Tag Archives: motherless daughters

She is a Light that Still Shines on Me

10 Feb

Phyllis Danzig

It is exactly 20 years today since my mother passed away. I have had many thoughts over the last few days about what I would want to write to commemorate her. Twenty years is a long time. If you’ve read my posts before, you know that I have a pretty easy time focusing on the positive and celebrating my mom.  But sometimes (and I know you’ll understand), I get mad and maudlin that she’s gone at all.  I was having one of those moments while watching the very special and wonderful Beatles 50th Anniversary Show last night. And, just then, John Legend and Alicia Keys sang, “Let it Be.” Those of us who thought the Mother Mary in the song was the Virgin Mary, found out that we were mistaken. Paul McCartney was inspired to write the song when he had a dream about his mom speaking to him.  “He also said in a later interview about the dream that his mother had told him ‘It will be all right, just let it be’” (Wikipedia and multiple sources).  And, that is just what happens to me over and over again. Even throughout the last twenty years, just as she did during the thirty years we shared, my mom whispers to me. She doesn’t always tell me to let things be. Sometimes, she tells me what action to take or how to react. I have written about the risks (http://wp.me/p1lBgS-6V) she encouraged me to take and how I still “listen” to her. I am just so glad and so fortunate that I can still hear her voice and feel her wisdom.

Watching the show last night and thinking about the crazy 1960’s, I realized I do not know much about how my mom felt about The Beatles.  I do not think she was crazy about them. I know about some of the music she liked (http://wp.me/p1lBgS-6V), but not a lot. I would love to know her reaction to the Feb. 9, 1964 Ed Sullivan show, which incidentally, happened when she was about 6 months pregnant with me! I know details about where she was (Bloomingdales in NYC) and how she reacted when JFK was shot and she was a few months pregnant with me, but nothing about The Beatles.

I do know that, especially now, I am grateful to Paul McCartney for putting into words the feeling I have had for the past twenty years. One of the ways that I have coped with being a motherless daughter is by letting it be.  It is so true that

“When I find myself in times of trouble
Mother Mary (Phyllis) comes to me
Speaking words of wisdom, let it be
And in my hour of darkness
She is standing right in front of me
Speaking words of wisdom, let it be…”

(http://www.azlyrics.com/lyrics/beatles/letitbe.html)

And, I am very lucky that because Phyllis Danzig was my mom, “There is still a light that shines on me.”

Speaking of Sex…

28 Apr

Were you a fan of Dr. Ruth Westheimer? If you have not heard her voice since the 1980s when her radio show, Sexually Speaking, was one of the most risqué and popular, click Dr. Ruth’s Youtube Channel . If you’re too young, did not live in the New York area in the 1980s or just did not tune in, click the channel anyway— you’ll understand the point of this post after watching her introduction.  I had the most fortunate experience this past Friday night when she spoke during my Temple’s Shabbat service. Dr. Ruth is as spunky and full of good advice as ever! And, she is 84 years old! I always admired her. After learning more about her past and about the tremendous work she has done, I am just in awe.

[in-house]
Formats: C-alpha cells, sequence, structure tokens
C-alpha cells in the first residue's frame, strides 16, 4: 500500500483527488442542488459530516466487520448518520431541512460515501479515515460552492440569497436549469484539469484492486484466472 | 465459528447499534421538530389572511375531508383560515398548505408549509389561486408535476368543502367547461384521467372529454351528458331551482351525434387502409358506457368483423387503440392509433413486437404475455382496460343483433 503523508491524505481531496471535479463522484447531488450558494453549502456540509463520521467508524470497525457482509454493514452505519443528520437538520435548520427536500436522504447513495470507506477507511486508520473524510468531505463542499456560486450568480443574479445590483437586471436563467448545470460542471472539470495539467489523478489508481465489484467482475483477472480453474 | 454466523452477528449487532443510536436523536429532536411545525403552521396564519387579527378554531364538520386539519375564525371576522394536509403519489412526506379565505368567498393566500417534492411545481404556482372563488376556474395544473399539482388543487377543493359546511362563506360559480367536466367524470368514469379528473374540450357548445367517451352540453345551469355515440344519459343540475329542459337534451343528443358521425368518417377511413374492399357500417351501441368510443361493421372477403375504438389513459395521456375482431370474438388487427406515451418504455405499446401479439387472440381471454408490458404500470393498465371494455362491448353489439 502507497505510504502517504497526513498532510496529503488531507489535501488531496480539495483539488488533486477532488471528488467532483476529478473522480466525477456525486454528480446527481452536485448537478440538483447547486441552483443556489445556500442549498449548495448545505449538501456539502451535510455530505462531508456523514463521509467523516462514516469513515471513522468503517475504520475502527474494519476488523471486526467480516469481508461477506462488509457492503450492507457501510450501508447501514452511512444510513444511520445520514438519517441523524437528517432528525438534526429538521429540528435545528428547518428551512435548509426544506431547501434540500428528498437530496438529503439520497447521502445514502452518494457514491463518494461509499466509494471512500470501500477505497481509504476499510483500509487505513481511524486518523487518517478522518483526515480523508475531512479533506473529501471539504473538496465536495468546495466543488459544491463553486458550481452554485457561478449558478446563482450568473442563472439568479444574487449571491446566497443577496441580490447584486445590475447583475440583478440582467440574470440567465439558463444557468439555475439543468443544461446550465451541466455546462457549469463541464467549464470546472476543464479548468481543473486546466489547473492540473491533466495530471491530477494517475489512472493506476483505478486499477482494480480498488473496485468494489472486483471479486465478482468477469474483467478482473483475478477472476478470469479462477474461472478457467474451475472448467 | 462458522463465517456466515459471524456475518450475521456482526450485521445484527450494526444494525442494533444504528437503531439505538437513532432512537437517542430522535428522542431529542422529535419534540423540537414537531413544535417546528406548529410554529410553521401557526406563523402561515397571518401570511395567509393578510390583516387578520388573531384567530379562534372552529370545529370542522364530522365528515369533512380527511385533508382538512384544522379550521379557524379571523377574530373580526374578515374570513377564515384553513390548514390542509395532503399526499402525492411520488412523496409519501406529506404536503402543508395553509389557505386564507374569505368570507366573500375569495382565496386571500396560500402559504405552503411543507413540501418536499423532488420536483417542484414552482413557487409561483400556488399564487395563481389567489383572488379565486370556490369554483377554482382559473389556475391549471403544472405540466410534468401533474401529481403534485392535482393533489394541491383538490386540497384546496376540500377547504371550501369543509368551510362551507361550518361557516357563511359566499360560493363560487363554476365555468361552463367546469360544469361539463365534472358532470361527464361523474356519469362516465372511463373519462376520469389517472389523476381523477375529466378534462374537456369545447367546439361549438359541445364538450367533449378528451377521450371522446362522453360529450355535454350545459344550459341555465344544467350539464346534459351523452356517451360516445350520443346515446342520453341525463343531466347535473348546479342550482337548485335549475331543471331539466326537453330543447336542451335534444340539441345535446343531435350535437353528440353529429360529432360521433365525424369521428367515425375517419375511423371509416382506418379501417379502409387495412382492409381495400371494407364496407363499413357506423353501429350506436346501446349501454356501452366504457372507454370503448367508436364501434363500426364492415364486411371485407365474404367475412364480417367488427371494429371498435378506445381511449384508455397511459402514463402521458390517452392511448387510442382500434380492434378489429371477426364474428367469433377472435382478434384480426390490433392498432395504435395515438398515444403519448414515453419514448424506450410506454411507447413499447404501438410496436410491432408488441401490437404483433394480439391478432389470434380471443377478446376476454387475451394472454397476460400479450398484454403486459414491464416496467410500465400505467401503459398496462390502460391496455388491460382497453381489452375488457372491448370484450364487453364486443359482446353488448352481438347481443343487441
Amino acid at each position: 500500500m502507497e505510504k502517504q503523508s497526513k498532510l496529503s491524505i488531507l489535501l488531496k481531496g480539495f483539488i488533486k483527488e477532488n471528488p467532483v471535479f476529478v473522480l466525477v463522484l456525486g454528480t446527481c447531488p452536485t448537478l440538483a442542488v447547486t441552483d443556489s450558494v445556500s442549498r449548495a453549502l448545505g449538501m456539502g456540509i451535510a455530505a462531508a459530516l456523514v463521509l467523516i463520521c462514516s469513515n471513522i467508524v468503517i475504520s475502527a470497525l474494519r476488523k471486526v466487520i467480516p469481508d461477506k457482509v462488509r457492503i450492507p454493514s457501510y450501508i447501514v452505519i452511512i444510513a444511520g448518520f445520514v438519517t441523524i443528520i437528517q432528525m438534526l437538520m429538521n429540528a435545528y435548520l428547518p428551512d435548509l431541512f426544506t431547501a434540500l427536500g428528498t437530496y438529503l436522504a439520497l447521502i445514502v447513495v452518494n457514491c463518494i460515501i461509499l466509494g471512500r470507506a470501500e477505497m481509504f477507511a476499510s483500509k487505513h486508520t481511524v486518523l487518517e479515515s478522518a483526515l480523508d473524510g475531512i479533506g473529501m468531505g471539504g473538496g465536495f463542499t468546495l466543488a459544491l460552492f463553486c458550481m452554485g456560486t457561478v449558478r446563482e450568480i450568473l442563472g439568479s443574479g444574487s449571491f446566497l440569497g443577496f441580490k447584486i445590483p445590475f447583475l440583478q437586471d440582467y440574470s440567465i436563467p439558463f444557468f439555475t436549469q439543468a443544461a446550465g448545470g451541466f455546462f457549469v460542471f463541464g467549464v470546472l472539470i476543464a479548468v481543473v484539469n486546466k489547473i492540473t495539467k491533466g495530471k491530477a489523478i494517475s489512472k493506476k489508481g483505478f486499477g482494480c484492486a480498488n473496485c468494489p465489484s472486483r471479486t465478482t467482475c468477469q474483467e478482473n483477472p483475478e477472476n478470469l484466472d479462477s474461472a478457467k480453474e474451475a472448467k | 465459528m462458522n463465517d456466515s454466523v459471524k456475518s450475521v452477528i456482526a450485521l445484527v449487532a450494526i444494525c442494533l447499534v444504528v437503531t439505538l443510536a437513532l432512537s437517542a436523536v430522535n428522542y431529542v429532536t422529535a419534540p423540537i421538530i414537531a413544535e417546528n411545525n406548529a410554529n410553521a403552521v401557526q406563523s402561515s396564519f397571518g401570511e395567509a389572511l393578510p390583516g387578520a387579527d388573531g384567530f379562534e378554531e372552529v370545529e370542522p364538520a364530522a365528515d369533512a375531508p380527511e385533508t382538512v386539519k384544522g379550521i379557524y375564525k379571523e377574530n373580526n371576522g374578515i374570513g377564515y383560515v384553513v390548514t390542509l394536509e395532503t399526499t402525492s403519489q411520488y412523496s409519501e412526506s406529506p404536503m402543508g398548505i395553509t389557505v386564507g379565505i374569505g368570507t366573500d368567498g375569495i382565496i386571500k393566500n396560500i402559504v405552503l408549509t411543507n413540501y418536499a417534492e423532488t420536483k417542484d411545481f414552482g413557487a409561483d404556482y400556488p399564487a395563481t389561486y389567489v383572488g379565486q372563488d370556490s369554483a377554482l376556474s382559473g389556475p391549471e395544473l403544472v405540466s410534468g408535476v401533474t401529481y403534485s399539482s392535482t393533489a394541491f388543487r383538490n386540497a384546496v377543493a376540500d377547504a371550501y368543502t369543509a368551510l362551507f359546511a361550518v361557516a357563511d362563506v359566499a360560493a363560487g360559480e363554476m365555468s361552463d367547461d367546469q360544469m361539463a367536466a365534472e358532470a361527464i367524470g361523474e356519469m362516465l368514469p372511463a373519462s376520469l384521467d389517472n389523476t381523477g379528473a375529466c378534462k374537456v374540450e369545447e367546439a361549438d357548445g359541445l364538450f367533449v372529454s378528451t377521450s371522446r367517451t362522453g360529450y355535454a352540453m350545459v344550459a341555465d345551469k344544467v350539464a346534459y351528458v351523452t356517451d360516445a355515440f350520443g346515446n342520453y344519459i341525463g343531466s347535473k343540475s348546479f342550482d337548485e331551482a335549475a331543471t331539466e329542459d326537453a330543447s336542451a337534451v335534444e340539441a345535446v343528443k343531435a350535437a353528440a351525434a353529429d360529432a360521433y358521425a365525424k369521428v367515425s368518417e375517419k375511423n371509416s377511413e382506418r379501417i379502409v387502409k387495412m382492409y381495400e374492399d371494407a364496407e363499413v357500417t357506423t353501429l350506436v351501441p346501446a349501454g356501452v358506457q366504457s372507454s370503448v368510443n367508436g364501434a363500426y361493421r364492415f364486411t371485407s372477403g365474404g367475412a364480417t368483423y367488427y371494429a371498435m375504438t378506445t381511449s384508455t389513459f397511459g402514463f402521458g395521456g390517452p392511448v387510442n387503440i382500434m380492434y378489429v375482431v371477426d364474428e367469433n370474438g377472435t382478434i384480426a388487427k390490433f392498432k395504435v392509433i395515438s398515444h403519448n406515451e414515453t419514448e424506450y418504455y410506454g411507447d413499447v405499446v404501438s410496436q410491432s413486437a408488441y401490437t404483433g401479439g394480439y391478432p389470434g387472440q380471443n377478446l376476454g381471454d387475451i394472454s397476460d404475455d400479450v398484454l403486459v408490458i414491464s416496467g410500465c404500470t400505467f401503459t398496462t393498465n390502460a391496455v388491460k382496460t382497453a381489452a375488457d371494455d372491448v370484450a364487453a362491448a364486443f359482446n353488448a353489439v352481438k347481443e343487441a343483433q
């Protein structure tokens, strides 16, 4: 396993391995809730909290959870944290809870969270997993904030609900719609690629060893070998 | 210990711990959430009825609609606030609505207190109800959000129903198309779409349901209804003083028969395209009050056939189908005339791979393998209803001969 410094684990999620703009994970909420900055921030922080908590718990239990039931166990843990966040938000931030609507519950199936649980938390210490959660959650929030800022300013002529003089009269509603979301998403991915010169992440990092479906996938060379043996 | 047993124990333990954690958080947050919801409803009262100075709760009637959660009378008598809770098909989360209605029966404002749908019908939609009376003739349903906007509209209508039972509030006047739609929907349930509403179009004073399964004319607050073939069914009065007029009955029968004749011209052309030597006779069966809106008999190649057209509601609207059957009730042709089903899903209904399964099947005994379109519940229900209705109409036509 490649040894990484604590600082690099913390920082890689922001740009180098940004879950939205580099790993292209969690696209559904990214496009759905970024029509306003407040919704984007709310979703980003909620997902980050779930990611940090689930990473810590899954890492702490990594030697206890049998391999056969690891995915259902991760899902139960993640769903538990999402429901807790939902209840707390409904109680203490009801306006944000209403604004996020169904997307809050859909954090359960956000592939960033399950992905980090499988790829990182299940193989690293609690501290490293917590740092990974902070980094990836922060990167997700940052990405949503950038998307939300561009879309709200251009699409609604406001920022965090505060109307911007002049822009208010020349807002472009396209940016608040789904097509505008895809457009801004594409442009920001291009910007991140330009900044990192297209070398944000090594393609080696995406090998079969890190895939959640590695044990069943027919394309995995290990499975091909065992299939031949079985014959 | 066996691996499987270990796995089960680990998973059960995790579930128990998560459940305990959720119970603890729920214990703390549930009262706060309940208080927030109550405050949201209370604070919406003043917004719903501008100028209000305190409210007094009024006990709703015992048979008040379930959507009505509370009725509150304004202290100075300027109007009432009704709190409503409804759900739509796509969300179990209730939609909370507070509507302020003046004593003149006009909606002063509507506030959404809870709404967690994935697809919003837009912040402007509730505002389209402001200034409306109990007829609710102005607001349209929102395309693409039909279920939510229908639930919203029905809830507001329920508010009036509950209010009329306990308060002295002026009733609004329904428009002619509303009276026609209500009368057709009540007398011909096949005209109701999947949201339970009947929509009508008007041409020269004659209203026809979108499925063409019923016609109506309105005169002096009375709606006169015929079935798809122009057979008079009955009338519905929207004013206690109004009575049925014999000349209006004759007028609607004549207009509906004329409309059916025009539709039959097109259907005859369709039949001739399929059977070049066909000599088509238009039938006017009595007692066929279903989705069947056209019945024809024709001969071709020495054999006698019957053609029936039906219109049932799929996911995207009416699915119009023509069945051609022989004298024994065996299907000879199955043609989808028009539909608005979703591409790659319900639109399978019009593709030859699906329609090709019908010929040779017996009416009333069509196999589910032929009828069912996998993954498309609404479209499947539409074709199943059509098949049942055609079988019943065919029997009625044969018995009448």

As I sat in Temple, mesmerized by her presence and giggling as she told heart-warming and humorous stories, I could not help but wonder how I ever felt comfortable listening to her sex advice as a teenager and even more astonishing–  with my parents in the car!! Did you listen to Sexually Speaking alone? Or, with others? Either we were intrigued enough to overcome embarrassment or she made the subject of sex tolerable, or both. Not only did she give explicit and seemingly sound advice, she normalized a taboo topic.

I would actually like to try an experiment and I’ll let you know if I do: listening to her give advice with my teenage children present. I can just imagine being in the car with my 16 year old son (my age when her talk show was becoming popular), and turning to a radio station featuring Dr. Ruth talking about various sex positions. My son would turn red and immediately change the station.  I cannot as easily predict my 19 year old daughter’s reaction.  I think she would be less embarrassed, but still not at all interested in listening together.

The best thing about the Dr. Ruth’s mission is that she tried to make situations better for couples and individuals. She wanted people to be happy. She thought good sex was a key to happiness (no more comments on that—phew, I certainly don’t want to stray from my blog’s main purpose….) and I bet she did save some marriages.

Most engaging for me, was her theme this past Friday night. To avoid any disrespect on the Sabbath, she refrained from explicit talk during the service (she did promise more open and less edited conversation after services ended). The advice she wanted to give was more about her life than sex. She emphasized the “Chutzpah” needed to find happiness and success. Her accomplishments, she said, were due to her seizing the moment and taking risks. She implored the younger generation to find opportunity, take advantage of offers and take chances. These are messages my mom endorsed. During her talk, I thought about my mom and the similar advice she gave.